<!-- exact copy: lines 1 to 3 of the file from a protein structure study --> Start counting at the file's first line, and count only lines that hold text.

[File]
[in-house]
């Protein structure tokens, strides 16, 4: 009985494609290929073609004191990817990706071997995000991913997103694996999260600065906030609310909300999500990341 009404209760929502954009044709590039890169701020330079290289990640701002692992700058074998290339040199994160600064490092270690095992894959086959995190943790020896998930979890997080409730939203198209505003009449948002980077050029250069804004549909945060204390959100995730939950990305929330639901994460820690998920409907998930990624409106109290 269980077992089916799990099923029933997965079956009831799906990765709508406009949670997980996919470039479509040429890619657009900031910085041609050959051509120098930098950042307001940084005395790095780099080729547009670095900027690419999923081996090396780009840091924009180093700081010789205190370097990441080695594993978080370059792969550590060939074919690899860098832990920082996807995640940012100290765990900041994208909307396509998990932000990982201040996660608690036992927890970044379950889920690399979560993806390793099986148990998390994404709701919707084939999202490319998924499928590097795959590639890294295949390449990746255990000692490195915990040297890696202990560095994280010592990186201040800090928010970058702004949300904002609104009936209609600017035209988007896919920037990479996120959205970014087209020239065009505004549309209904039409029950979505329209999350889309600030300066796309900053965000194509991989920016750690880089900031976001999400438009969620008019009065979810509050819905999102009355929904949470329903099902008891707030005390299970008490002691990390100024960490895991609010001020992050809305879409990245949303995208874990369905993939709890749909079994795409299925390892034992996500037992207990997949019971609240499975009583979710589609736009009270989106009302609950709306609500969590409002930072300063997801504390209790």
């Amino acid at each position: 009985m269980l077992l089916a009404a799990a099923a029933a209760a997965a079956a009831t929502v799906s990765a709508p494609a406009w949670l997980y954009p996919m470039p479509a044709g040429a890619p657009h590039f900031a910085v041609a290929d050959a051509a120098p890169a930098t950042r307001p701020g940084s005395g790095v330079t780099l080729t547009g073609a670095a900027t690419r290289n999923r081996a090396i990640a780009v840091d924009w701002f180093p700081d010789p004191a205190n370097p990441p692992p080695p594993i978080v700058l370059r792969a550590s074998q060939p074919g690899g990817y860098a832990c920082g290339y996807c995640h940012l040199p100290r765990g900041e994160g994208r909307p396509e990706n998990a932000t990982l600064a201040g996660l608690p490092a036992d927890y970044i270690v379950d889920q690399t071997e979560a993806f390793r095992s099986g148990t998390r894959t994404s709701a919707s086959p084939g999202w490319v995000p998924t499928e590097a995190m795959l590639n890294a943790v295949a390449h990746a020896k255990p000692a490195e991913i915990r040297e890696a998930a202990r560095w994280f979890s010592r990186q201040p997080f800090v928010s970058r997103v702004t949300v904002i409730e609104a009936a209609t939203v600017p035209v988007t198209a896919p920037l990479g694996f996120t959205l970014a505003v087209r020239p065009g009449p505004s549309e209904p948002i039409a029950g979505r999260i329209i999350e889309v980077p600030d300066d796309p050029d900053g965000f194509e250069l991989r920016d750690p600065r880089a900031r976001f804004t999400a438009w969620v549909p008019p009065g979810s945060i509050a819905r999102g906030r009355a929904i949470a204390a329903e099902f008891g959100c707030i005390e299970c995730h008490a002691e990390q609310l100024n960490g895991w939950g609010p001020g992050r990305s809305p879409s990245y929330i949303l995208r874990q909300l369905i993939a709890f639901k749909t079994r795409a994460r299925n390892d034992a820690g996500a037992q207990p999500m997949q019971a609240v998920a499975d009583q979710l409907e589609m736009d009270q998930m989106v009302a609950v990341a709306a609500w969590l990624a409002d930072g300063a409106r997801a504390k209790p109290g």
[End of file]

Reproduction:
[in-house]
């Protein structure tokens, strides 16, 4: 009985494609290929073609004191990817990706071997995000991913997103694996999260600065906030609310909300999500990341 009404209760929502954009044709590039890169701020330079290289990640701002692992700058074998290339040199994160600064490092270690095992894959086959995190943790020896998930979890997080409730939203198209505003009449948002980077050029250069804004549909945060204390959100995730939950990305929330639901994460820690998920409907998930990624409106109290 269980077992089916799990099923029933997965079956009831799906990765709508406009949670997980996919470039479509040429890619657009900031910085041609050959051509120098930098950042307001940084005395790095780099080729547009670095900027690419999923081996090396780009840091924009180093700081010789205190370097990441080695594993978080370059792969550590060939074919690899860098832990920082996807995640940012100290765990900041994208909307396509998990932000990982201040996660608690036992927890970044379950889920690399979560993806390793099986148990998390994404709701919707084939999202490319998924499928590097795959590639890294295949390449990746255990000692490195915990040297890696202990560095994280010592990186201040800090928010970058702004949300904002609104009936209609600017035209988007896919920037990479996120959205970014087209020239065009505004549309209904039409029950979505329209999350889309600030300066796309900053965000194509991989920016750690880089900031976001999400438009969620008019009065979810509050819905999102009355929904949470329903099902008891707030005390299970008490002691990390100024960490895991609010001020992050809305879409990245949303995208874990369905993939709890749909079994795409299925390892034992996500037992207990997949019971609240499975009583979710589609736009009270989106009302609950709306609500969590409002930072300063997801504390209790």
């Amino acid at each position: 009985m269980l077992l089916a009404a799990a099923a029933a209760a997965a079956a009831t929502v799906s990765a709508p494609a406009w949670l997980y954009p996919m470039p479509a044709g040429a890619p657009h590039f900031a910085v041609a290929d050959a051509a120098p890169a930098t950042r307001p701020g940084s005395g790095v330079t780099l080729t547009g073609a670095a900027t690419r290289n999923r081996a090396i990640a780009v840091d924009w701002f180093p700081d010789p004191a205190n370097p990441p692992p080695p594993i978080v700058l370059r792969a550590s074998q060939p074919g690899g990817y860098a832990c920082g290339y996807c995640h940012l040199p100290r765990g900041e994160g994208r909307p396509e990706n998990a932000t990982l600064a201040g996660l608690p490092a036992d927890y970044i270690v379950d889920q690399t071997e979560a993806f390793r095992s099986g148990t998390r894959t994404s709701a919707s086959p084939g999202w490319v995000p998924t499928e590097a995190m795959l590639n890294a943790v295949a390449h990746a020896k255990p000692a490195e991913i915990r040297e890696a998930a202990r560095w994280f979890s010592r990186q201040p997080f800090v928010s970058r997103v702004t949300v904002i409730e609104a009936a209609t939203v600017p035209v988007t198209a896919p920037l990479g694996f996120t959205l970014a505003v087209r020239p065009g009449p505004s549309e209904p948002i039409a029950g979505r999260i329209i999350e889309v980077p600030d300066d796309p050029d900053g965000f194509e250069l991989r920016d750690p600065r880089a900031r976001f804004t999400a438009w969620v549909p008019p009065g979810s945060i509050a819905r999102g906030r009355a929904i949470a204390a329903e099902f008891g959100c707030i005390e299970c995730h008490a002691e990390q609310l100024n960490g895991w939950g609010p001020g992050r990305s809305p879409s990245y929330i949303l995208r874990q909300l369905i993939a709890f639901k749909t079994r795409a994460r299925n390892d034992a820690g996500a037992q207990p999500m997949q019971a609240v998920a499975d009583q979710l409907e589609m736009d009270q998930m989106v009302a609950v990341a709306a609500w969590l990624a409002d930072g300063a409106r997801a504390k209790p109290g």